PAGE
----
Super Typhoon Haiyan is now being called one of the largest storms ever. For a nice display of images of 13 of the largest storms, see here. Other posts on this blog related to this are: Super Typhoon Usagi in the Philippines just six weeks ago, including a Table of the Categories of hurricane (cyclone) strength; Tropical Storm Phailin and Thailand; and Cyclone Tracy and the Bill and Boyd song "Santa Never Made it to Darwin" (because Cyclone Tracy struck on Christmas Eve and Day, 1974).
Here is a link to Dave Petley's Landslide Blog that has a post today on the landslide potential due to the storm.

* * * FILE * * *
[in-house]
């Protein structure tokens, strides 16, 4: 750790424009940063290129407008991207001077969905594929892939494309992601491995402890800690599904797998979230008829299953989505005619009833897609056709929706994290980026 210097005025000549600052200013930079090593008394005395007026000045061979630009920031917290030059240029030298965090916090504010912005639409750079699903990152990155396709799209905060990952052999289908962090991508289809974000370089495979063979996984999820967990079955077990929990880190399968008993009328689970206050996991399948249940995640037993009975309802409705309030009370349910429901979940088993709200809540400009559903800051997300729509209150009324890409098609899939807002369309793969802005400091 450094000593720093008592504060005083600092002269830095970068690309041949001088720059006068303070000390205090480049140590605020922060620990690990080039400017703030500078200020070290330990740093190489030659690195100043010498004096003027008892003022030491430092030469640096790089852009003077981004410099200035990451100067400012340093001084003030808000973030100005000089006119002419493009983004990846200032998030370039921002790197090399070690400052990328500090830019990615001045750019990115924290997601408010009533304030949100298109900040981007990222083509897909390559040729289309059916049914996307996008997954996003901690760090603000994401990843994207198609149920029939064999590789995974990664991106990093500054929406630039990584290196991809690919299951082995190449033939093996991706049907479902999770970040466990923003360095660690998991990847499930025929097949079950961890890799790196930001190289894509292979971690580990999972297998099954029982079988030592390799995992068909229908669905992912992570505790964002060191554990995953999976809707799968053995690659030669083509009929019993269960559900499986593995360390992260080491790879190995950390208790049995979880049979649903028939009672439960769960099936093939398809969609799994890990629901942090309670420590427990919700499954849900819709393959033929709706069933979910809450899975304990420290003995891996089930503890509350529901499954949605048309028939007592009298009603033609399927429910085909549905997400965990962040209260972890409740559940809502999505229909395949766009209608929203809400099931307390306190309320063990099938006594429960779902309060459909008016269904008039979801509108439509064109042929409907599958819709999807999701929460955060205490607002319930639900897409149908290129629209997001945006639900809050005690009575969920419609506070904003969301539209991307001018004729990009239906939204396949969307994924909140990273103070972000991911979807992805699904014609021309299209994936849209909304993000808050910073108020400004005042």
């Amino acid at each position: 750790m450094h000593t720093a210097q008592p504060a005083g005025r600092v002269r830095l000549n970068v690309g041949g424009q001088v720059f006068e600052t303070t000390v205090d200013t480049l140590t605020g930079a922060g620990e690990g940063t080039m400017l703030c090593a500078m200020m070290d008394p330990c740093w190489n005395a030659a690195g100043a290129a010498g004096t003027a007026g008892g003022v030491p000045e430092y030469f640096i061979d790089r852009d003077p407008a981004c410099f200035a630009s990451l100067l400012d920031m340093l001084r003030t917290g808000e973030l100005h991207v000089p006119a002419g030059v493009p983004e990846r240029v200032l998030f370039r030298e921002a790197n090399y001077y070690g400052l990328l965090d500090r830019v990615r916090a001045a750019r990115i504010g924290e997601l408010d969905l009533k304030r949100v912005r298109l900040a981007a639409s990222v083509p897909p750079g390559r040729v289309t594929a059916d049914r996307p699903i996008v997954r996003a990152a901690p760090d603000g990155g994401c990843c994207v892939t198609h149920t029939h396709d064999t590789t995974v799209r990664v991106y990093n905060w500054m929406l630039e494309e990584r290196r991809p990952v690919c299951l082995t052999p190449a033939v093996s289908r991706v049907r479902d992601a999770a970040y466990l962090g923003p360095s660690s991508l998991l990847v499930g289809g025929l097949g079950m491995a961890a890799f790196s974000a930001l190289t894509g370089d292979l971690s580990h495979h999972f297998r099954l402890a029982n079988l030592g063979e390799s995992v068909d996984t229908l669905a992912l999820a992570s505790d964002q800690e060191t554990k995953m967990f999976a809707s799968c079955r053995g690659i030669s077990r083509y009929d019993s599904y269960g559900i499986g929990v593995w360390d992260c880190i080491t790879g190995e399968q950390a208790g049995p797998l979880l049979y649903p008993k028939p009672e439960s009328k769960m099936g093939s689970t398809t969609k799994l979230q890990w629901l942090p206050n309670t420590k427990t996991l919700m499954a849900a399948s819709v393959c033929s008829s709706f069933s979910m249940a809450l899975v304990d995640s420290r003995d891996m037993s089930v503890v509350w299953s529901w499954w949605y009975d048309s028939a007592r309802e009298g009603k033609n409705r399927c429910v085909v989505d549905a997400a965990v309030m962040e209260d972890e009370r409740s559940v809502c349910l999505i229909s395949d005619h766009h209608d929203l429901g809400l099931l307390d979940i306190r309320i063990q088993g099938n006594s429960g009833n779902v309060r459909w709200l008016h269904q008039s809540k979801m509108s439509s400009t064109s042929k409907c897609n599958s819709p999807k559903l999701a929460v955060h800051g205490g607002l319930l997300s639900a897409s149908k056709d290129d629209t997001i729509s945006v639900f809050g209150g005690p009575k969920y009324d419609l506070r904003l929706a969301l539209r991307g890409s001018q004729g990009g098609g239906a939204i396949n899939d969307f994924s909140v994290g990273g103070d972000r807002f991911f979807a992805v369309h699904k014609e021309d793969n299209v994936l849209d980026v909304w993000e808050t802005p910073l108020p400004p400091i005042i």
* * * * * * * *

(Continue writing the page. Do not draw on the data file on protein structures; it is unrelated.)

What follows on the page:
End of upate______________________________________
|Super Typhoon Haiyan, November 7, 2013, 21:30 UTC|
|Path of Super Typhoon Yolanda|
|Jupiter Great Red Spot NASA image|
In the high resolution version of this image, objects as
small as 600 km (~400 miles) can be seen. Thus
Super Typhoon Haiyan, with a diameter of 500 miles--
would be a tiny dot just barely visible.
How do our earth storms compare to the Great Red Spot on Jupiter? This storm was first observed by Cassini in the late 1600's, and scientists believe that it is actually older than that. This is an anticyclonic storm (rotates anticlockwise) with a period of about six Earth days (14 Jupiter days). It's 24,000-40,000 km in EW direction, and 12,000-14,000 NS. It is large enough to contain 2-3 Earth's, so even our biggest storms don't compete! Winds around the edge of the spot reach 432 km/hour (268 mph).
See the Figure caption to compare Super Typhoon Haiyan with the Great Red Spot!